(e) Extraction and uses of metals

2:22 (Triple only) know that most metals are extracted from ores found in the Earth’s crust and that unreactive metals are often found as the uncombined element

Most metals are found in the Earth’s crust combined with other elements. Such compounds are found in rocks called ore, rocks from which it is worthwhile to extract a metal.

A few very unreactive metals, such as gold, are found native which means they are found in the Earth’s crust as the uncombined element.

 

2:23 (Triple only) explain how the method of extraction of a metal is related to its position in the reactivity series, illustrated by carbon extraction for iron and electrolysis for aluminium

Extraction of a metal from its ore typically involves removing oxygen from metal oxides.

 

If the ore contains a metal which is below carbon in the reactivity series then the metal is extracted by reaction with carbon in a displacement reaction.

 

If the ore contains a metal which is above carbon in the reactivity series then electrolysis (or reaction with a more reactive metal) is used to extract the metal.

2:24 (Triple only) be able to comment on a metal extraction process, given appropriate information

Extraction of a metal from its ore typically involves removing oxygen from metal oxides.

 

If the ore contains a metal which is below carbon in the reactivity series then the metal is extracted by reaction with carbon in a displacement reaction.

 

If the ore contains a metal which is above carbon in the reactivity series then electrolysis (or reaction with a more reactive metal) is used to extract the metal.

2:25 (Triple only) explain the uses of aluminium, copper, iron and steel in terms of their properties the types of steel will be limited to low-carbon (mild), high-carbon and stainless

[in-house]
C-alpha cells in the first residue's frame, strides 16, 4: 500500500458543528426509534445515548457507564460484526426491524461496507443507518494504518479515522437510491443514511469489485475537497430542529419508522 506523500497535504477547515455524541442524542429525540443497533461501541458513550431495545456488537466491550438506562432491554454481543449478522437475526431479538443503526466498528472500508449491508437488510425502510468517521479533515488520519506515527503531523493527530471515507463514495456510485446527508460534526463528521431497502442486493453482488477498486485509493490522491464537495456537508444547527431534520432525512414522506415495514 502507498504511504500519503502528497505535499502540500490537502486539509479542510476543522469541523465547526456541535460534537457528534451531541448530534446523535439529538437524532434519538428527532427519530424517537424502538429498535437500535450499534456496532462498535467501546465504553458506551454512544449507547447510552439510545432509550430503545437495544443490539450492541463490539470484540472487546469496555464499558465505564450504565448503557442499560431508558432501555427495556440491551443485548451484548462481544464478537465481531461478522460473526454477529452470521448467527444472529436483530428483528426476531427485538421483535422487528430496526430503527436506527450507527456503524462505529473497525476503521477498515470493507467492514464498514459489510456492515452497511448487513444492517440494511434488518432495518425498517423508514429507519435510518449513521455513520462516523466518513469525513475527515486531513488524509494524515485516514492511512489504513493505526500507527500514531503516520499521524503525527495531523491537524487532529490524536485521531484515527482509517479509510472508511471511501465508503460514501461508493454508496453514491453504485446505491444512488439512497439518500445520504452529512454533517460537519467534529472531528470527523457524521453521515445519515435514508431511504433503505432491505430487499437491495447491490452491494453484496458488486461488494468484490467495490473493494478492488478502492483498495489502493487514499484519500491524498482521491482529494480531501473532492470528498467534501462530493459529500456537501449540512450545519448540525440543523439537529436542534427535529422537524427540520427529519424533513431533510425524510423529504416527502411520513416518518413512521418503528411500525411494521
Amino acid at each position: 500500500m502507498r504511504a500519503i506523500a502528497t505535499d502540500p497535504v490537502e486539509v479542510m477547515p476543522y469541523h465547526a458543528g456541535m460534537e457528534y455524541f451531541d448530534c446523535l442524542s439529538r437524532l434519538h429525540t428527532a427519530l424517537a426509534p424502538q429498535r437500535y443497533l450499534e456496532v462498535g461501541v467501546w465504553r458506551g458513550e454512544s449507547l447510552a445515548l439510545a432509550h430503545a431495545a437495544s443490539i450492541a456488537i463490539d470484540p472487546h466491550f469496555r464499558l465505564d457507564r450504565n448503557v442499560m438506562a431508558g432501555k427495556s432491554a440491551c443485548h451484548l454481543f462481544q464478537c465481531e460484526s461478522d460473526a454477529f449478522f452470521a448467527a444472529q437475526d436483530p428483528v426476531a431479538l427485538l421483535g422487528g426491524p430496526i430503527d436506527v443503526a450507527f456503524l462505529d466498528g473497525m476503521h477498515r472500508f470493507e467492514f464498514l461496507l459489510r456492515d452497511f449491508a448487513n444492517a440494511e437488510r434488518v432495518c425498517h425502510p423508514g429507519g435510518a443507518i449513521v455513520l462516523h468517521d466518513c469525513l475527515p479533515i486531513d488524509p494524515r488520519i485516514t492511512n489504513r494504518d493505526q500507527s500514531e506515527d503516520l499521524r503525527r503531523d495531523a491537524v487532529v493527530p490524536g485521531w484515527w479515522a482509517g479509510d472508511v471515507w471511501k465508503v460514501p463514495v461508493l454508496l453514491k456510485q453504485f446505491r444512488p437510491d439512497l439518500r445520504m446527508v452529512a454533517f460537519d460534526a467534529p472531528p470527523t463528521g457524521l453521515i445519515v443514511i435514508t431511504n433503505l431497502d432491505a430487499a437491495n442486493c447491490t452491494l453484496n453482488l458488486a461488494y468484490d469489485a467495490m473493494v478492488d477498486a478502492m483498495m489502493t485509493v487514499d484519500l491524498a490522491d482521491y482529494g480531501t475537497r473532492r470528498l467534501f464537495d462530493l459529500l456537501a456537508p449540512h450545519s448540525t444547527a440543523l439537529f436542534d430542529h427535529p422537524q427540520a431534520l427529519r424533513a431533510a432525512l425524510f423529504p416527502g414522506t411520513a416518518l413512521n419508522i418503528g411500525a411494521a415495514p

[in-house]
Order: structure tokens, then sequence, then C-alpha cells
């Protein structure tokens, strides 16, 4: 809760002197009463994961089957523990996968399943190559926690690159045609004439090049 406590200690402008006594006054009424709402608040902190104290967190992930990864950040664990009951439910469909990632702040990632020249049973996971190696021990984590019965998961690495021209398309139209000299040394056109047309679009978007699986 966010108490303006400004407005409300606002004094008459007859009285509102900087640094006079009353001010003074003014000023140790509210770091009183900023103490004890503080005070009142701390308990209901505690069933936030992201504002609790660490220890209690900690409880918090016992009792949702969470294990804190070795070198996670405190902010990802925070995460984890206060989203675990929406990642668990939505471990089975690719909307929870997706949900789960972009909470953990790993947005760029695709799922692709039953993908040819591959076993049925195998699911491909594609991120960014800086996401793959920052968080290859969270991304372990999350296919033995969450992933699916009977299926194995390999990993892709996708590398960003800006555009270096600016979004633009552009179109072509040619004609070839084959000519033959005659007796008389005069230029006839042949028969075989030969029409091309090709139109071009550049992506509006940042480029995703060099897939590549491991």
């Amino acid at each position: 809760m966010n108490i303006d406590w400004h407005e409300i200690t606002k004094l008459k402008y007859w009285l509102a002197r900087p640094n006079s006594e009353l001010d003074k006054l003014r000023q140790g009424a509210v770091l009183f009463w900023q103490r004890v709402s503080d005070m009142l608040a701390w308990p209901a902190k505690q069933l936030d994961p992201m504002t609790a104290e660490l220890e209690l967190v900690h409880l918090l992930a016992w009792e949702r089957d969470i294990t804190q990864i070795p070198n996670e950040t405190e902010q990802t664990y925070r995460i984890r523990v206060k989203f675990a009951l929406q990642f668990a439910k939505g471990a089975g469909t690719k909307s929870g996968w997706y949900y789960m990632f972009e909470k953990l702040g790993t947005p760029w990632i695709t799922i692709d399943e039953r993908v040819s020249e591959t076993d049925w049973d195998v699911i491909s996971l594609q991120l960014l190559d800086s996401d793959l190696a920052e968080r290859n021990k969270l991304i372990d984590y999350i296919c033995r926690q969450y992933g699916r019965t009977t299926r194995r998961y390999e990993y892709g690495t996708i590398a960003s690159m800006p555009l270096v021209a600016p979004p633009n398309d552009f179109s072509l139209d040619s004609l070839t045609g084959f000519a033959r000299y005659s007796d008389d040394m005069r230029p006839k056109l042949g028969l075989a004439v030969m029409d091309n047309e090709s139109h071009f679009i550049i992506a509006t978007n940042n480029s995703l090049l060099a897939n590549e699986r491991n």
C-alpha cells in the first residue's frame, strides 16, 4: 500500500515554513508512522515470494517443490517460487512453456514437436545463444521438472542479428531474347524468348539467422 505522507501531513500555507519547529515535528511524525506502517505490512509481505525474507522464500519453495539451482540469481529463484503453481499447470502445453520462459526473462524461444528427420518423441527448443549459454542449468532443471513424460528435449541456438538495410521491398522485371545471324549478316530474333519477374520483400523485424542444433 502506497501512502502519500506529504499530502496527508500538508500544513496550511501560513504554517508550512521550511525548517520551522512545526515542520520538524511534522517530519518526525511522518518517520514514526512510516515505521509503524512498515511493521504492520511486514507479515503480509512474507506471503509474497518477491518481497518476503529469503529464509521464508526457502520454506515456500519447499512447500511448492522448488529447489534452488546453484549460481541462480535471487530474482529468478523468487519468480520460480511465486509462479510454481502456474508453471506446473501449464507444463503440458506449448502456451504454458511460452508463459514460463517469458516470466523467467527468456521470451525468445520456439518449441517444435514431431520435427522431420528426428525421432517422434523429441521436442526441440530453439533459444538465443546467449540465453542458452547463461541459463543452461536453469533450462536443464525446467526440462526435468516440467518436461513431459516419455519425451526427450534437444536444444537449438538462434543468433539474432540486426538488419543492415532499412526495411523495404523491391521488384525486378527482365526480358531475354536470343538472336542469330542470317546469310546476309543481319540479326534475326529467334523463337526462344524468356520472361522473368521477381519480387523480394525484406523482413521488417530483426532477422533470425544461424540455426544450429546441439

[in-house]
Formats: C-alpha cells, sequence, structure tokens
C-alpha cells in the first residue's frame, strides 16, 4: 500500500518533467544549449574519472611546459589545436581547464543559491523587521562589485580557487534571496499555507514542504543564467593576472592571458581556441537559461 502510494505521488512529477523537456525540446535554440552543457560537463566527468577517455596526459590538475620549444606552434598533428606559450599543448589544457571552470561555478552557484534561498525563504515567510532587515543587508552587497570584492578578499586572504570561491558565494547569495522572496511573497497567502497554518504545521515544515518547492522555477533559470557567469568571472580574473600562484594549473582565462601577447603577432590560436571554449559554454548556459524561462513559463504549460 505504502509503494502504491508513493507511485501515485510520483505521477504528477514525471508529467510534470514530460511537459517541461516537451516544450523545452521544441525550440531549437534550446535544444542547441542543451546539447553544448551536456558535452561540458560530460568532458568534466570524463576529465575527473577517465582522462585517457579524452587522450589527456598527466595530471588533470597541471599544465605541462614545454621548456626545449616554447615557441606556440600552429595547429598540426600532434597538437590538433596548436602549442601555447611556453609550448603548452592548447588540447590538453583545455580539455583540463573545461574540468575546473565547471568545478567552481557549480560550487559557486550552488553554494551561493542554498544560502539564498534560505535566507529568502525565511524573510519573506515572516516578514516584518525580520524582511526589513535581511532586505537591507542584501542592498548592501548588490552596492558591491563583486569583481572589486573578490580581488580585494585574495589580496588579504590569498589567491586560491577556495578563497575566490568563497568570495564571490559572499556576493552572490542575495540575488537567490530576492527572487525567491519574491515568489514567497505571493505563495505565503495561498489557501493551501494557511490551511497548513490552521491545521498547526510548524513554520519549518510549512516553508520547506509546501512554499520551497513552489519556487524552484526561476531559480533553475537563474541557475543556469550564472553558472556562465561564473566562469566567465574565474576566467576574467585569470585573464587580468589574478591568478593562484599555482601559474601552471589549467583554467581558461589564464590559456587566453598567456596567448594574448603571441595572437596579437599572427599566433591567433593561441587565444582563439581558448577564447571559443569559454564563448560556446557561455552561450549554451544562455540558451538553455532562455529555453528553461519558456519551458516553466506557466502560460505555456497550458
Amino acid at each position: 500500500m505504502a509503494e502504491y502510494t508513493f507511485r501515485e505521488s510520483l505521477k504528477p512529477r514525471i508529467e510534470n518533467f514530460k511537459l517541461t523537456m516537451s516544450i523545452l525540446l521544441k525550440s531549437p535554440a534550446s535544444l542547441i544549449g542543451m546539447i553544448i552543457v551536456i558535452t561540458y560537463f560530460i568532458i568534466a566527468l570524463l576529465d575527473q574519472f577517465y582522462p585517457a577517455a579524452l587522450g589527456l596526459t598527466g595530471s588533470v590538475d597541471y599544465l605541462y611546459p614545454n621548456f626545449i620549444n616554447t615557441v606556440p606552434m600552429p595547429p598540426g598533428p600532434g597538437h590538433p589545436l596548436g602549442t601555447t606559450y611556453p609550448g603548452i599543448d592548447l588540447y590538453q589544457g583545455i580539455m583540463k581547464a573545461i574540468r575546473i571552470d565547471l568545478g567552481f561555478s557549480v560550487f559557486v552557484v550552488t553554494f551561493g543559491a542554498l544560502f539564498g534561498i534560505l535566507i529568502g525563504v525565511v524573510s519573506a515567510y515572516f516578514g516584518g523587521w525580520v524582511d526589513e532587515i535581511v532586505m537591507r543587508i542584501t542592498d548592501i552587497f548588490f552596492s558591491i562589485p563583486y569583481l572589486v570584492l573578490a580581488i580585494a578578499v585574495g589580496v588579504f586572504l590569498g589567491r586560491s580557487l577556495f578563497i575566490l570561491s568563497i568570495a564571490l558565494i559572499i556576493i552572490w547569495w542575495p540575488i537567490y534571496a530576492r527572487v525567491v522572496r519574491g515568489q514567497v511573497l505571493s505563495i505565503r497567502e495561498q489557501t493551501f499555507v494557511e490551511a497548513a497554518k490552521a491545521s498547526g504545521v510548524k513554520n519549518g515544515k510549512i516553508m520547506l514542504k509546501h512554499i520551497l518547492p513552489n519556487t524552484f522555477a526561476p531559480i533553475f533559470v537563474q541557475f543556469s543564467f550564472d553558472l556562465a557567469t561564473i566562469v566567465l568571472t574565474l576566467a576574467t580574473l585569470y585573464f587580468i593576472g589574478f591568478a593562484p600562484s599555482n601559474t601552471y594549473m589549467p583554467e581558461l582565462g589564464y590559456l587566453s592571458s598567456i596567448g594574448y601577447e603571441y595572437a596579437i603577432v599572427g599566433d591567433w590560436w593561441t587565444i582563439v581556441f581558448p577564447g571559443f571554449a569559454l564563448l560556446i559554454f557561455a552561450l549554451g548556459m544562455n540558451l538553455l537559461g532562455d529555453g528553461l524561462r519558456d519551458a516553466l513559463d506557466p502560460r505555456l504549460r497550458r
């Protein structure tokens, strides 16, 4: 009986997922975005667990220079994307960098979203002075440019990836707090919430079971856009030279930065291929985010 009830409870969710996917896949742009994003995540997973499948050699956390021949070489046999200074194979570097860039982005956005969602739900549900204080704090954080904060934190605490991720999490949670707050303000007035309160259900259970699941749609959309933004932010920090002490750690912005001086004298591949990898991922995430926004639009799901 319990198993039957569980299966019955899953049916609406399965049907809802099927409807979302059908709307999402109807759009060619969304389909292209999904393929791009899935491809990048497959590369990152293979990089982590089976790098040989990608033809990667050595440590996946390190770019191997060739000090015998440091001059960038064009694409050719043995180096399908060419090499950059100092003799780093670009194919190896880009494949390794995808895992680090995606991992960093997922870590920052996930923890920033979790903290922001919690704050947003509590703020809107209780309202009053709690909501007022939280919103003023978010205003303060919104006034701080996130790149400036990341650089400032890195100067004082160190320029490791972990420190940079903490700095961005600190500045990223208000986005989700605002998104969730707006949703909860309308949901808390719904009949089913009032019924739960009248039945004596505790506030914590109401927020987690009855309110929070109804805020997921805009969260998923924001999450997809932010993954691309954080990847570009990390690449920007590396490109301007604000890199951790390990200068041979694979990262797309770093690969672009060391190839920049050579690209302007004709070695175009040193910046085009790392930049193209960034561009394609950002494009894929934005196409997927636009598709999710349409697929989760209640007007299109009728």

Aluminium
UseProperty
AircraftLow density / resists corrosion
Power cablesConducts electricity / ductile
Pots and pansLow density / strong (when alloyed) / good conductor of electricity and heat

Aluminium resists corrosion because it has a very thin, but very strong, layer of aluminium oxide on the surface.

Copper 
UseProperty
Electrical wiresvery good conductor of electricity and ductile
Pots and pansvery good conductor of heat / very unreactive / malleable
Water pipesunreactive / malleable
Surfaces in hospitalsantimicrobial properties / malleable
Iron
UseProperty
BuildingsStrong
SaucepansConducts heat / high melting point / malleable
Steel  
Type of steelIron mixed withSome uses
Mild steelup to 0.25% carbonnails, car bodies, ship building, girders
High-carbon steel0.6%-1.2% carboncutting tools, masonry nails
Stainless steelChromium (and nickel)cutlery, cooking utensils, kitchen sinks

Mild steel is a strong material that can easily be hammered into various shapes (malleable). It rusts easily.

High-carbon steel is harder than mild steel but more brittle (not as malleable).

Stainless steel forms a strong, protective oxide layer so is very resistant to corrosion.

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Section 1: Principles of chemistry

      a) States of matter

      b) Atoms

      c) Atomic structure

     d) Relative formula masses and molar volumes of gases

     e) Chemical formulae and chemical equations

     f) Ionic compounds

     g) Covalent substances

     h) Metallic crystals

     i) Electrolysis

 Section 2: Chemistry of the elements

     a) The Periodic Table

     b) Group 1 elements: lithium, sodium and potassium

     c) Group 7 elements: chlorine, bromine and iodine

     d) Oxygen and oxides

     e) Hydrogen and water

     f) Reactivity series

     g) Tests for ions and gases

Section 3: Organic chemistry

     a) Introduction

     b) Alkanes

     c) Alkenes

     d) Ethanol

Section 4: Physical chemistry

     a) Acids, alkalis and salts

     b) Energetics

     c) Rates of reaction

     d) Equilibria

Section 5: Chemistry in industry

     a) Extraction and uses of metals

     b) Crude oil

     c) Synthetic polymers

     d) The industrial manufacture of chemicals